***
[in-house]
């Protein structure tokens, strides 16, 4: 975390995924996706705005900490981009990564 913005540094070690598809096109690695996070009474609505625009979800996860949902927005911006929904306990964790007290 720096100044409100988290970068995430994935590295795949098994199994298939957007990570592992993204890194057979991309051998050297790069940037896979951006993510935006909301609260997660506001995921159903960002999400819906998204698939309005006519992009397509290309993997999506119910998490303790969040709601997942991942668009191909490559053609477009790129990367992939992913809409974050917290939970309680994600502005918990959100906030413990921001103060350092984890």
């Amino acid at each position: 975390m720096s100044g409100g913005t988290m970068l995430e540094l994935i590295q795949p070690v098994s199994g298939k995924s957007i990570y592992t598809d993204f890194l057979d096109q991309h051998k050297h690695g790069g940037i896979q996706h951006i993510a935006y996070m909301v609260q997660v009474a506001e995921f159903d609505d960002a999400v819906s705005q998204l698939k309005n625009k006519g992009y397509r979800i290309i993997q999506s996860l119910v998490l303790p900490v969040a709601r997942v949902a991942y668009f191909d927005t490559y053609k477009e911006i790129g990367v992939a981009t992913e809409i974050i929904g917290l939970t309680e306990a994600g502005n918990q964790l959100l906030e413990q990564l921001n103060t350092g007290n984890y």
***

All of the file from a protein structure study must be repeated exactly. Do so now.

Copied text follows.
[in-house]
């Protein structure tokens, strides 16, 4: 975390995924996706705005900490981009990564 913005540094070690598809096109690695996070009474609505625009979800996860949902927005911006929904306990964790007290 720096100044409100988290970068995430994935590295795949098994199994298939957007990570592992993204890194057979991309051998050297790069940037896979951006993510935006909301609260997660506001995921159903960002999400819906998204698939309005006519992009397509290309993997999506119910998490303790969040709601997942991942668009191909490559053609477009790129990367992939992913809409974050917290939970309680994600502005918990959100906030413990921001103060350092984890």
């Amino acid at each position: 975390m720096s100044g409100g913005t988290m970068l995430e540094l994935i590295q795949p070690v098994s199994g298939k995924s957007i990570y592992t598809d993204f890194l057979d096109q991309h051998k050297h690695g790069g940037i896979q996706h951006i993510a935006y996070m909301v609260q997660v009474a506001e995921f159903d609505d960002a999400v819906s705005q998204l698939k309005n625009k006519g992009y397509r979800i290309i993997q999506s996860l119910v998490l303790p900490v969040a709601r997942v949902a991942y668009f191909d927005t490559y053609k477009e911006i790129g990367v992939a981009t992913e809409i974050i929904g917290l939970t309680e306990a994600g502005n918990q964790l959100l906030e413990q990564l921001n103060t350092g007290n984890y």